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Electric Car History: The Early Oldsmobile Electrics That Almost Were

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You know what’s fun? Electric car history. For example, did you know that Oldsmobile, the long-time General Motors brand founded in 1897, almost staked its existence just on electric vehicles?

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The Olds Motor Vehicle Company kicked off in August, 1897, as founder Ransom E. Olds started developing a gas car. However, one year into this venture, Olds needed a new plan. His gas cars were complicated, prone to problems, and too expensive to sell. He decided to make a simpler single-cylinder gas vehicle, but still faced slow sales at $1,000 a unit.

1899 olds electric stanhope

Olds and his wife in an 1899 Olds Electric Stanhope
Photo: Outright Olds

Olds decided that the company needed to take an electric turn. It is an easy-to-forget fact that around the turn of the century, electric cars were a huge part of the market, and were both simpler and more reliable than gas vehicles. Olds reckoned that he could sell a line of electric cars while he worked on developing simpler and less expensive gas cars.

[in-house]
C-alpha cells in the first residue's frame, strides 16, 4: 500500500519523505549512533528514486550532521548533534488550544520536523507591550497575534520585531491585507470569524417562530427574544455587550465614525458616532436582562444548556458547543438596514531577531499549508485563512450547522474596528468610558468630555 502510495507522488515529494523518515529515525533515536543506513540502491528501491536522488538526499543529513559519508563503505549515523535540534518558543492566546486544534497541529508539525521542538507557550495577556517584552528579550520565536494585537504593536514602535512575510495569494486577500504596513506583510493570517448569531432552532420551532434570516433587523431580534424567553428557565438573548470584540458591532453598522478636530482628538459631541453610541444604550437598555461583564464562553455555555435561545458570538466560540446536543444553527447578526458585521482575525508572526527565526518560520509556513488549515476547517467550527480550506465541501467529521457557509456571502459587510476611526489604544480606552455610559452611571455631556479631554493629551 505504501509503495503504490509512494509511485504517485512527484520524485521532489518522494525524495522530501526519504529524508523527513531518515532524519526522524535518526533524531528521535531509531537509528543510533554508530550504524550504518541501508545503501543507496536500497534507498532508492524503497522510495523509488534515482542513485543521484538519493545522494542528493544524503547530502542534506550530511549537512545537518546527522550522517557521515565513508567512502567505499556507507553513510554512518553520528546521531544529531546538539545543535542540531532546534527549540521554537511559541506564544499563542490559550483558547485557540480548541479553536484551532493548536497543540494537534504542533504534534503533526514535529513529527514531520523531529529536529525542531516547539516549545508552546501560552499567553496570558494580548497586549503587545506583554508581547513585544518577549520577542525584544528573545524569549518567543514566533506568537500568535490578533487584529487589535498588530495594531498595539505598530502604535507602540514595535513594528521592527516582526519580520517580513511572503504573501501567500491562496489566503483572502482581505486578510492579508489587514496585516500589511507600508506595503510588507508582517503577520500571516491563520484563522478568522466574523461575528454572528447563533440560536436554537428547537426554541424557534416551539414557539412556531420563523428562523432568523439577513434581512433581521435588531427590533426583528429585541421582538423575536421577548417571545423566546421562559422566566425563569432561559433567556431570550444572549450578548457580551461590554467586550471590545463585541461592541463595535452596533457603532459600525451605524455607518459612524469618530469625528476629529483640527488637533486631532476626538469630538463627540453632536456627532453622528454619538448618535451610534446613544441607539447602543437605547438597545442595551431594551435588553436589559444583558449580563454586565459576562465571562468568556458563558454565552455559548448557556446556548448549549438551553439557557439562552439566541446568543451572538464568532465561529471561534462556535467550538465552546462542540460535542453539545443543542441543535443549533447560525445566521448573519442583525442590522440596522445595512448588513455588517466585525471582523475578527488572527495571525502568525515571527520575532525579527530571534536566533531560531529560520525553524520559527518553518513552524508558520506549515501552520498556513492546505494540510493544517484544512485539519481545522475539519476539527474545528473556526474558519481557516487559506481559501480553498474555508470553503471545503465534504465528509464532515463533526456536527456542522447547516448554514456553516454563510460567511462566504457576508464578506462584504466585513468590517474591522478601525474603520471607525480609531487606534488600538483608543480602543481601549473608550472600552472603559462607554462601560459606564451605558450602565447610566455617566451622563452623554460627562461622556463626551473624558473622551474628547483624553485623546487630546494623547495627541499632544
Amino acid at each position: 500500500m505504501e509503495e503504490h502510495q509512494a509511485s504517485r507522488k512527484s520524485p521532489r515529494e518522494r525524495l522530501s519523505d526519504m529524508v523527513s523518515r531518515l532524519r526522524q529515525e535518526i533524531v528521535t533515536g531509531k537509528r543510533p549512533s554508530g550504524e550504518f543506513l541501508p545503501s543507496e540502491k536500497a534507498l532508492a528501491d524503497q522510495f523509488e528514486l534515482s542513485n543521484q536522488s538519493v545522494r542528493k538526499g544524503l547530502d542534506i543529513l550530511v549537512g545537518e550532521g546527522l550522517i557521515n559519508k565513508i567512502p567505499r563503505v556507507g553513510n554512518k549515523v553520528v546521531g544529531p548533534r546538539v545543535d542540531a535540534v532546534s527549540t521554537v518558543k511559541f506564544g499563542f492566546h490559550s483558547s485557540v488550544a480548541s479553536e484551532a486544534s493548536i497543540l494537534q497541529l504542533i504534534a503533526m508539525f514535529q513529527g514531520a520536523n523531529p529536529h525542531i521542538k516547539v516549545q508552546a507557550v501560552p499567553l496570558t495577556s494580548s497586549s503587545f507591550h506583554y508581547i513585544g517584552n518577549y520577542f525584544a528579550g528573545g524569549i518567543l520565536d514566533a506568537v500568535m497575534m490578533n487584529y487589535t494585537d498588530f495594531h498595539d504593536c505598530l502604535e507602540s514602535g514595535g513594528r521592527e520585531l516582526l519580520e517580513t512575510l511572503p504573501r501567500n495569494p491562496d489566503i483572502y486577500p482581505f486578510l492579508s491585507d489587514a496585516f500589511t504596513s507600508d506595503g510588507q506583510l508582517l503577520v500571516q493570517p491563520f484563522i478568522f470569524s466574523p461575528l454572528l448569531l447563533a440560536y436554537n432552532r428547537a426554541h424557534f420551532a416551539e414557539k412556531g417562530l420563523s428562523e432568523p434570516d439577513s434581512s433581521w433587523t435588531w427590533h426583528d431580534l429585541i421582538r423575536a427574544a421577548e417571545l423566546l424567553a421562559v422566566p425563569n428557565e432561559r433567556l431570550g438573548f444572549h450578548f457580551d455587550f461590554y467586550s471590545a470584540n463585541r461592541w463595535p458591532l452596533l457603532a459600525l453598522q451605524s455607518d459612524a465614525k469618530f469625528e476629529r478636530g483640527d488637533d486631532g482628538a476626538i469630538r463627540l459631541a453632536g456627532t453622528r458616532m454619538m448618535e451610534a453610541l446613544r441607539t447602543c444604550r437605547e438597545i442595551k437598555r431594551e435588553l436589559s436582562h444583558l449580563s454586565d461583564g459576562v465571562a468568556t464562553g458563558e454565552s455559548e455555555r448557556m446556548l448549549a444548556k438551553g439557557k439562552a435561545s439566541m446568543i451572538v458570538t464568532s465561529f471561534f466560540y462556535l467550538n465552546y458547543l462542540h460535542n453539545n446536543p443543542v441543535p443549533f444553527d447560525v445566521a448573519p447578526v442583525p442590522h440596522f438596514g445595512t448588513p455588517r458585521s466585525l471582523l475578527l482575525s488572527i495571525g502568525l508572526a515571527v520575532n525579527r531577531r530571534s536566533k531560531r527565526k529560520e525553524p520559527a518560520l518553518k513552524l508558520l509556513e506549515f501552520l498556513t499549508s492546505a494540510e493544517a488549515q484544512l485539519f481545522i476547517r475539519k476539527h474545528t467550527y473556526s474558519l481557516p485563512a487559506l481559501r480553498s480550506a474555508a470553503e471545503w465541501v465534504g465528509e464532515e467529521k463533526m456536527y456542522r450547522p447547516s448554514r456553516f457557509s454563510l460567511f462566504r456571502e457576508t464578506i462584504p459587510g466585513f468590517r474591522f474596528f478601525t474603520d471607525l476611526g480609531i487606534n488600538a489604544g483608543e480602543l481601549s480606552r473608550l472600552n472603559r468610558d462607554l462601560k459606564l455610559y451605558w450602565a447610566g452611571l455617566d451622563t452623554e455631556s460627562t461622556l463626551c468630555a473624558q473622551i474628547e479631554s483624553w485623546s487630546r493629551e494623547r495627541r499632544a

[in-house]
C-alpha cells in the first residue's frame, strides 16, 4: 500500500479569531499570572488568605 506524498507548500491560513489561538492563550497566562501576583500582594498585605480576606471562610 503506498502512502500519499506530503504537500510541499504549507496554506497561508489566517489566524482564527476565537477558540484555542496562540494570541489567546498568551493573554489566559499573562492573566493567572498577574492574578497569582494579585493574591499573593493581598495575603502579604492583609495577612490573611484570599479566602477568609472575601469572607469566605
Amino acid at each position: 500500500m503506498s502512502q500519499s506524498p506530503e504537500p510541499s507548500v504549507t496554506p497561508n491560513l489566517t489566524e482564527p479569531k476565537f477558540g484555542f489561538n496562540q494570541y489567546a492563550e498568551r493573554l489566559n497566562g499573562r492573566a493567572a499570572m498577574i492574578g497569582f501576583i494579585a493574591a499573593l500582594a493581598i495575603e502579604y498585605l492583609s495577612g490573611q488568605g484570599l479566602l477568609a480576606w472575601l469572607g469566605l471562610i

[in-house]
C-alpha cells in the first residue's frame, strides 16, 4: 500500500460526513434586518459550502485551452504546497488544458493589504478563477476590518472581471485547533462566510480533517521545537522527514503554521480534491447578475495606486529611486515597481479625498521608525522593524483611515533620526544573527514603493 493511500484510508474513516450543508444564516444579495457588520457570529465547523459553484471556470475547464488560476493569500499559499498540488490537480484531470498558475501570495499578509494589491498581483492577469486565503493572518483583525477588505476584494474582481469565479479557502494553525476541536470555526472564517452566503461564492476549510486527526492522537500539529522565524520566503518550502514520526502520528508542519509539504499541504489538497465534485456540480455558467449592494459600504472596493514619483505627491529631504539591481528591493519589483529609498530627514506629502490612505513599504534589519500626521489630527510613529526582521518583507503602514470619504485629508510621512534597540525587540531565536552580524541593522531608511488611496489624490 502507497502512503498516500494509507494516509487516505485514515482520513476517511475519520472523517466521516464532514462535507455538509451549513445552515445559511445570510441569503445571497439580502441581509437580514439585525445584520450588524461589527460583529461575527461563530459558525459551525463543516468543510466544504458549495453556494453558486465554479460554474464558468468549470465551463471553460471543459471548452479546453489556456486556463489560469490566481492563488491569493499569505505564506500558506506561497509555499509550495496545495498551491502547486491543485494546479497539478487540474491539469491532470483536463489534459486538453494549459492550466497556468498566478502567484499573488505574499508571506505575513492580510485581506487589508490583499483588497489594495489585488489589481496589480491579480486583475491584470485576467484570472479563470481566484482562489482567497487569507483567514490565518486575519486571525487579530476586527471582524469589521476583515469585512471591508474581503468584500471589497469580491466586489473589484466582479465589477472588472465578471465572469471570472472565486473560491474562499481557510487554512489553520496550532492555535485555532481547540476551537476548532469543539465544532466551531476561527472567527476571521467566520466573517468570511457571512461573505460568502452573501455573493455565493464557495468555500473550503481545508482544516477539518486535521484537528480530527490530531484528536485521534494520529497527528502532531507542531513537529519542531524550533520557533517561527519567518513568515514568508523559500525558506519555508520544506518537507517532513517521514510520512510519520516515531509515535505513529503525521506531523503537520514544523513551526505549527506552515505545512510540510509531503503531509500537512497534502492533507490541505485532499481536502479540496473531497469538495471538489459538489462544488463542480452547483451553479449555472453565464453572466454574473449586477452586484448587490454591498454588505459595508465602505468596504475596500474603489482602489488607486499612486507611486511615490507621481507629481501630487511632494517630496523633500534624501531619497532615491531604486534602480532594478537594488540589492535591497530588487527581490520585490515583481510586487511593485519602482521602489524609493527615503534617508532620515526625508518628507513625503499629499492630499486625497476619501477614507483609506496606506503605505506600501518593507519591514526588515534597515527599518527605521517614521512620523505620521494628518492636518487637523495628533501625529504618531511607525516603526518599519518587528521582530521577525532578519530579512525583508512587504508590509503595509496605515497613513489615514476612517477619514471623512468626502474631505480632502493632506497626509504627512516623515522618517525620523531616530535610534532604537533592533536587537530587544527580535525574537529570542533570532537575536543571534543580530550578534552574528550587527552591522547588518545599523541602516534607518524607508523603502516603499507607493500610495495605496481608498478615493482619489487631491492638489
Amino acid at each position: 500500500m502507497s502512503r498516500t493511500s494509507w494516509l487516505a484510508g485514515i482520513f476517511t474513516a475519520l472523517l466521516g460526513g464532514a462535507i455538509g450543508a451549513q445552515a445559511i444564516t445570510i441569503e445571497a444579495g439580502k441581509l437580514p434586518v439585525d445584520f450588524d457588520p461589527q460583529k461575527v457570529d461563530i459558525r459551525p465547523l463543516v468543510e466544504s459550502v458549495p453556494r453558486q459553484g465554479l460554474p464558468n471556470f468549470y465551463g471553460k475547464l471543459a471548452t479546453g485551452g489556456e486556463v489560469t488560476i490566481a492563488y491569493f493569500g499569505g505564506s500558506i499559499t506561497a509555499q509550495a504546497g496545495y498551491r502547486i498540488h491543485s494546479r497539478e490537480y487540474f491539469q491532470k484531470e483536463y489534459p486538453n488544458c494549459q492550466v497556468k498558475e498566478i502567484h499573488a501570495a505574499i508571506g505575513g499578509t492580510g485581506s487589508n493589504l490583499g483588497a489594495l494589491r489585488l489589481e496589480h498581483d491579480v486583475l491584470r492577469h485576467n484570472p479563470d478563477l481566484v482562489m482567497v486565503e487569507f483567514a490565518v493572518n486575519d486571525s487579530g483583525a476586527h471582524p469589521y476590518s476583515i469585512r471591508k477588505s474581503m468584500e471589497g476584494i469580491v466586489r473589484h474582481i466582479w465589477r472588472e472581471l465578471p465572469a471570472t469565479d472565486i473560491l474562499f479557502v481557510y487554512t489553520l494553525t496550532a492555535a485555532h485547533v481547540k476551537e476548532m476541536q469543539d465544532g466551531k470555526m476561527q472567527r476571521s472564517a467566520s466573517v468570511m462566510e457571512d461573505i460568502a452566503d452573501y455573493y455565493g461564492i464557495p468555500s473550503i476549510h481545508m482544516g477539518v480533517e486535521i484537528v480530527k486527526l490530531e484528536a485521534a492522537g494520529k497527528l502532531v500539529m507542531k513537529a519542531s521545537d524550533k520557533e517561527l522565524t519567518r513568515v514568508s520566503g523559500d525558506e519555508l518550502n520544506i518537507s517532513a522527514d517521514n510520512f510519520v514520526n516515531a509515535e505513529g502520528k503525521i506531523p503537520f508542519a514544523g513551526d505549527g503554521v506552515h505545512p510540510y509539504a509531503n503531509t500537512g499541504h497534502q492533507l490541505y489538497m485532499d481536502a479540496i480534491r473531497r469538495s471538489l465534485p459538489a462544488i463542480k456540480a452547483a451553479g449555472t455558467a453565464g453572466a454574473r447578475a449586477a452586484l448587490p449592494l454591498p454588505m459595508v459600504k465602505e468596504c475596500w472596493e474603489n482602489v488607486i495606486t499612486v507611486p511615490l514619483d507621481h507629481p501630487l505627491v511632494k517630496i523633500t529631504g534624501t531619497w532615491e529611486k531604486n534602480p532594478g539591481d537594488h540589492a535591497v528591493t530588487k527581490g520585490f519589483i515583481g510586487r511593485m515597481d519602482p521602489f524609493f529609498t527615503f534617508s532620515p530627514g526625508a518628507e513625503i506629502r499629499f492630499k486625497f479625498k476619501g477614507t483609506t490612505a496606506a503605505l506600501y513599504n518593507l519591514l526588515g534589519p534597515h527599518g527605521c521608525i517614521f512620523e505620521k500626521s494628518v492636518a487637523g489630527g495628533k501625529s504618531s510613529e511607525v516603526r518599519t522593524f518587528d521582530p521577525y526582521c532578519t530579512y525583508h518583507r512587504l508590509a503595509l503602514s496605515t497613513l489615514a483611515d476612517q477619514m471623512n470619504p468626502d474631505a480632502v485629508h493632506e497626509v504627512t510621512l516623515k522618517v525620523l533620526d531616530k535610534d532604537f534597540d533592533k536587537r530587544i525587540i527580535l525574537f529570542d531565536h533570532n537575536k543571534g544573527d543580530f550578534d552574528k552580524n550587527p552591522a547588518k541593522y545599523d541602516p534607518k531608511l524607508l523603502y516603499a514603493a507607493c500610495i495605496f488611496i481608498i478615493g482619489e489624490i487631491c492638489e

These models did indeed buoy sales somewhat, although they were limited again by price. Despite this, Olds seemed to believe in the technology, and invested a large amount in ordering parts and in outfitting a section of his factory to mass produce electric vehicles. He even drew up plans for several new EVs.

We will never know how that went, though, because before significant production could start, the factory caught fire. In the ensuing blaze, the only vehicle saved was a gas-powered model called the Curved Dash. As new spread, public interest grew, particularly in the Curved Dash. The Olds Motor Vehicle Company gave up their electric aspirations.

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There is an echo that survives of the Olds electric vehicle program, in the form of the only electric Olds in development to avoid the blaze by being out of the factory: a four-passenger Olds “Phaeton.” The Phaeton was recovered in the 1960s from a Lansing, Michigan barn, and came with all of the features you would have wanted. It had patent leather mudguards and dashboards, nickel trim on any exposed hardware, plush goatskin leather upholstery, a sterling silver control arm and tiller, and a lacquered black wooden body with gold hand striping and purple cloth trim bands around the edges of exposed seat sides.

News Source: Outright Olds